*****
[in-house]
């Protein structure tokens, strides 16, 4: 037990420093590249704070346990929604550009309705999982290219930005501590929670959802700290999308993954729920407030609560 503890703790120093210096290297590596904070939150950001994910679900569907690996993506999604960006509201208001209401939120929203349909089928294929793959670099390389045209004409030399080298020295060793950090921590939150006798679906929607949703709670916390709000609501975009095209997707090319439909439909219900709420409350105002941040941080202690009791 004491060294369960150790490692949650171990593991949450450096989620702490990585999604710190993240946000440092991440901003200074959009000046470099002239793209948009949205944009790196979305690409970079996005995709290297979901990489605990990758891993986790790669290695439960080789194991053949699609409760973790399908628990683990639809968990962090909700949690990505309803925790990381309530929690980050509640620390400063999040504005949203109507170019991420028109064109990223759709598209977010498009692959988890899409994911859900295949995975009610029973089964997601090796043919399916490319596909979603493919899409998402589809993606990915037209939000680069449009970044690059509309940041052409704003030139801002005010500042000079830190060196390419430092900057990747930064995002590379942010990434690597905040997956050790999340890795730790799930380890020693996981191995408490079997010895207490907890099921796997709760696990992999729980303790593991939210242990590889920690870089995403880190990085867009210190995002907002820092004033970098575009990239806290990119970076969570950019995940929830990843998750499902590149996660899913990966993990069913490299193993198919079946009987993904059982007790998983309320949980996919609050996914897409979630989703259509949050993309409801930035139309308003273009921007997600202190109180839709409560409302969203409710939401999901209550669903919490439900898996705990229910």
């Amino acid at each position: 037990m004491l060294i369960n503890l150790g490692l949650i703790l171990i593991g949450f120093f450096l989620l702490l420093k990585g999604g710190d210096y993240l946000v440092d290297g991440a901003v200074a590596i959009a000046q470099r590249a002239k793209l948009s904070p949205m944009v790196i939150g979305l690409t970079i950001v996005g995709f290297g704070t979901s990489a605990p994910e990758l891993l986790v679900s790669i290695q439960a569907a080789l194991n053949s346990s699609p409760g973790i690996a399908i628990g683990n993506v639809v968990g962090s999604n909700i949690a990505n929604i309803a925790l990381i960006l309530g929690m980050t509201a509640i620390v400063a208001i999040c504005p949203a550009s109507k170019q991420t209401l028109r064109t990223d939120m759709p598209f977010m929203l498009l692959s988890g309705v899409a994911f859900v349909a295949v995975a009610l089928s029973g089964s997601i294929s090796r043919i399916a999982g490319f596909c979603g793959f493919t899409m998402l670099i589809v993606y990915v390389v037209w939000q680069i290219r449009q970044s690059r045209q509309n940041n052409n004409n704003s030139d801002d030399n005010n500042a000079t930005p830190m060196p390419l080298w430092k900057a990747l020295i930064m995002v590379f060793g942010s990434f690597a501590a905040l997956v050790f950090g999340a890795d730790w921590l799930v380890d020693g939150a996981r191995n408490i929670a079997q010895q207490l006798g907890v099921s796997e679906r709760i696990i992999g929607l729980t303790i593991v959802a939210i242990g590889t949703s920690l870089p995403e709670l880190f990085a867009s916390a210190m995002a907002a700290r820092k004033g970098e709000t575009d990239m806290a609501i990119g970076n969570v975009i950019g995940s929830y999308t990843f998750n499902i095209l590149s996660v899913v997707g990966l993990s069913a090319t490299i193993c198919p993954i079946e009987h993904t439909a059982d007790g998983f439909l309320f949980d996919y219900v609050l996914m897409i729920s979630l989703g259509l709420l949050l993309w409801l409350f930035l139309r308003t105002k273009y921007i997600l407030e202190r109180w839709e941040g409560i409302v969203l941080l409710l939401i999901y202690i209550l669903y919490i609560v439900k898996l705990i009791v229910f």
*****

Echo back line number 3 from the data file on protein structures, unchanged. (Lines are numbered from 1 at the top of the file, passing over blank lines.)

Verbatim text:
């Amino acid at each position: 037990m004491l060294i369960n503890l150790g490692l949650i703790l171990i593991g949450f120093f450096l989620l702490l420093k990585g999604g710190d210096y993240l946000v440092d290297g991440a901003v200074a590596i959009a000046q470099r590249a002239k793209l948009s904070p949205m944009v790196i939150g979305l690409t970079i950001v996005g995709f290297g704070t979901s990489a605990p994910e990758l891993l986790v679900s790669i290695q439960a569907a080789l194991n053949s346990s699609p409760g973790i690996a399908i628990g683990n993506v639809v968990g962090s999604n909700i949690a990505n929604i309803a925790l990381i960006l309530g929690m980050t509201a509640i620390v400063a208001i999040c504005p949203a550009s109507k170019q991420t209401l028109r064109t990223d939120m759709p598209f977010m929203l498009l692959s988890g309705v899409a994911f859900v349909a295949v995975a009610l089928s029973g089964s997601i294929s090796r043919i399916a999982g490319f596909c979603g793959f493919t899409m998402l670099i589809v993606y990915v390389v037209w939000q680069i290219r449009q970044s690059r045209q509309n940041n052409n004409n704003s030139d801002d030399n005010n500042a000079t930005p830190m060196p390419l080298w430092k900057a990747l020295i930064m995002v590379f060793g942010s990434f690597a501590a905040l997956v050790f950090g999340a890795d730790w921590l799930v380890d020693g939150a996981r191995n408490i929670a079997q010895q207490l006798g907890v099921s796997e679906r709760i696990i992999g929607l729980t303790i593991v959802a939210i242990g590889t949703s920690l870089p995403e709670l880190f990085a867009s916390a210190m995002a907002a700290r820092k004033g970098e709000t575009d990239m806290a609501i990119g970076n969570v975009i950019g995940s929830y999308t990843f998750n499902i095209l590149s996660v899913v997707g990966l993990s069913a090319t490299i193993c198919p993954i079946e009987h993904t439909a059982d007790g998983f439909l309320f949980d996919y219900v609050l996914m897409i729920s979630l989703g259509l709420l949050l993309w409801l409350f930035l139309r308003t105002k273009y921007i997600l407030e202190r109180w839709e941040g409560i409302v969203l941080l409710l939401i999901y202690i209550l669903y919490i609560v439900k898996l705990i009791v229910f």